Is This Post An Advertisement?

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How many advertisements do you see every day? The average person reportedly is exposed to hundreds or even thousands of commercial messages daily.

But what about advertorials, sponsored content, or marketing campaigns that use content as their main tool?

Can you tell if what you’re reading was created to sell you something?

As more and more companies adopt content as a selling point — in the digital-deal corner, see Groupon and Thrillist, whose alternately savvy and tongue-in-cheek tone is expressly geared to open your wallet — what we read will be shaped by what they have to sell. And it’s a trend media companies are warming to, as well: witness Business Insider’s launch of a flash-sale service, Pipeline.

Facebook, Twitter, and other social services have increased the ways brands create content that seems as though it is not an ad. But while marketers talk about “brand loyalty” and “engagement” as the new metrics, those are only in service of the old metric: cash. Companies hope that when we’re finished playing their games, reading their helpful, friendly websites on specialty subjects, and participating in their social charity causes, we buy their stuff.

We’re exploring the intersection of content and marketing at IGNITION, our conference on the Future of Media, taking place Dec. 2-3 in New York. For smart discussion on media business models, click right up and get your ticket. We’ve got some great speakers on this topic, including Federated Media’s COO Deanna Brown, and Tina Sharkey, who heads up Johnson and Johnson-owned BabyCenter.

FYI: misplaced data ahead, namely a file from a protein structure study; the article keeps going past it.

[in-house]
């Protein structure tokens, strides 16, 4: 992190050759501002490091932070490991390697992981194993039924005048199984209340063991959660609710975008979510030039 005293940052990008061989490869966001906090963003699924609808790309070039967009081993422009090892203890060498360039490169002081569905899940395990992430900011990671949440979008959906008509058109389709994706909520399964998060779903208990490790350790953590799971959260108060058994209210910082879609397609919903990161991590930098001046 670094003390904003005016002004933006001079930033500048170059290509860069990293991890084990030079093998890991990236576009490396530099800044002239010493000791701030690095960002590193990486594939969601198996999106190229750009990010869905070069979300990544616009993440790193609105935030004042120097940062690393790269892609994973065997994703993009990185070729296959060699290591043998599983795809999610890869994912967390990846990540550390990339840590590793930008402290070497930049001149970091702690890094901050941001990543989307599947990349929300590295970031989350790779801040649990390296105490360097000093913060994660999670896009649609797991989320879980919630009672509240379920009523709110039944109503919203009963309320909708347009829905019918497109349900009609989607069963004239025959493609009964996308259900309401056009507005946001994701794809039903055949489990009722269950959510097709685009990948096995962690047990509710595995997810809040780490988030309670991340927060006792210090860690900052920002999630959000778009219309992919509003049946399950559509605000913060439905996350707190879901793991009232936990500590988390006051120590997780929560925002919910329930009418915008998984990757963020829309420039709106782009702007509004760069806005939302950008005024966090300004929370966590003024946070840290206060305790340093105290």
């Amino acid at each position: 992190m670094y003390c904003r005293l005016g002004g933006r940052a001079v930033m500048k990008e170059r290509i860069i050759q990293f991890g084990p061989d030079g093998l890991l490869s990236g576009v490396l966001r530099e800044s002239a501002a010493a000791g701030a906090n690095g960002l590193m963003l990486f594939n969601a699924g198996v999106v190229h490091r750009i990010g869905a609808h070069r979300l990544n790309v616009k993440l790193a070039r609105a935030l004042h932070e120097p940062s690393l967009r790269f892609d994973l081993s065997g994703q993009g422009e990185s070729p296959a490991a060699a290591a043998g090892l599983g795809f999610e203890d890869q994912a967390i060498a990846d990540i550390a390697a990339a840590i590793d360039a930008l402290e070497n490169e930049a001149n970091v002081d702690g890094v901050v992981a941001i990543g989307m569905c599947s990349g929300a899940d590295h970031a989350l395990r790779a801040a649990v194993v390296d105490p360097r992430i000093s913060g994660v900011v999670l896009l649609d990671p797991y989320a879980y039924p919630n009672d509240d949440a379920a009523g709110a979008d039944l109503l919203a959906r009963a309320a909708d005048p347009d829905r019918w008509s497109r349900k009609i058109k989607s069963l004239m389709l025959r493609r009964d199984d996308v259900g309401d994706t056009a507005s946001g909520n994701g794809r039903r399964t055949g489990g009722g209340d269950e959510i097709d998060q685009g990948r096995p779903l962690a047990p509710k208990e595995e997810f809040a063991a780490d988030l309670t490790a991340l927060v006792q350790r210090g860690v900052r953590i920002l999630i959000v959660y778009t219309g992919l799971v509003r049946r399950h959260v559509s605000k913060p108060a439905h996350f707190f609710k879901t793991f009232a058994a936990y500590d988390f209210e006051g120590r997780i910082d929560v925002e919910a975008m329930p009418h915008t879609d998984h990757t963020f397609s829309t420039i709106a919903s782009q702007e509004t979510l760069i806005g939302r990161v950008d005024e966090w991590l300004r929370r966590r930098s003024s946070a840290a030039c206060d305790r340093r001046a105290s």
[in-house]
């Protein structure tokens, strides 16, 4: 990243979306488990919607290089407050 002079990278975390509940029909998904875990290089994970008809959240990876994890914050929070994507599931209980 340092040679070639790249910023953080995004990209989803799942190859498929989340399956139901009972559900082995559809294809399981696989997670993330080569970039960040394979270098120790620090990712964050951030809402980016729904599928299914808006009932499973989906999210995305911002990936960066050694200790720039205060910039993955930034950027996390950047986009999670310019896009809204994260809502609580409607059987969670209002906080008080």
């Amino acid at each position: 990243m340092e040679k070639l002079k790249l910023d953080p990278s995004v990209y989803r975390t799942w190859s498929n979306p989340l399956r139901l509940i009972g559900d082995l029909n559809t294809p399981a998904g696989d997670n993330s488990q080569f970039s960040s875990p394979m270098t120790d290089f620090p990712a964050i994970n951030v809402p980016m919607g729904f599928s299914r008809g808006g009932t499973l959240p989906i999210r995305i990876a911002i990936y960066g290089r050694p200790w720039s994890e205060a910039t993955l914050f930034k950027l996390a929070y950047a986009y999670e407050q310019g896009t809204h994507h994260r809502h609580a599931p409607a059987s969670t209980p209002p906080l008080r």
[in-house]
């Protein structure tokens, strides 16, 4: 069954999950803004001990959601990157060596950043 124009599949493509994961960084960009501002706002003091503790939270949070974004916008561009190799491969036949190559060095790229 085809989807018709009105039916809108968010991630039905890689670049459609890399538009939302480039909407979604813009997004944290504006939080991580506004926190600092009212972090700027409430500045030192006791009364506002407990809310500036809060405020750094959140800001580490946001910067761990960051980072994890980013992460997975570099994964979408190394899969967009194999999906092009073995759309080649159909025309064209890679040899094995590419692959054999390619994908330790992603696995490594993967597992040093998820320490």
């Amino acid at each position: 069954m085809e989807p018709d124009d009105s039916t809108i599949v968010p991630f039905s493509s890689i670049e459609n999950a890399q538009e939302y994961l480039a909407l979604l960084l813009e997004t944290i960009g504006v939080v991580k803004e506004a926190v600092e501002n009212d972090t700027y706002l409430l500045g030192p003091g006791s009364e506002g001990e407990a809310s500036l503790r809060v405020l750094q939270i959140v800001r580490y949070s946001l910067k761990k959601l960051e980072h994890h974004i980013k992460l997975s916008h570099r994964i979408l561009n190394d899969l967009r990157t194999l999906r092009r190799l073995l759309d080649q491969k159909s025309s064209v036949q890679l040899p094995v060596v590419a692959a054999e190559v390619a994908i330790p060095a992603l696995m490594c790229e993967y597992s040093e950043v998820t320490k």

Their companies demonstrate how content marketing is not necessarily a disingenuous PR tool, but rather a strategy used in a variety of ways. Federated Media employs what it calls “conversational media” with the stated goal of supporting independent website authors. BabyCenter is a much-awarded website on all things infant. It highlights the blurring of the line between content and marketing.

Another way to parse the issue is to observe the convergence of media and e-commerce. Thrillist’s Ben Lerer is speaking at IGNITION around this topic, as is LivingSocial’s Tim O’Shaughnessy. In fact, the entire agenda is geared to exploring content.  (Did I mention we’re still selling tickets?)

Ultimately, if what you’re reading is both content and advertising, do you even care? If it’s entertaining and informative, does who wrote it and why matter to you?

Is this an article or an ad?

You’re cordially invited to come and continue the discussion at IGNITION.

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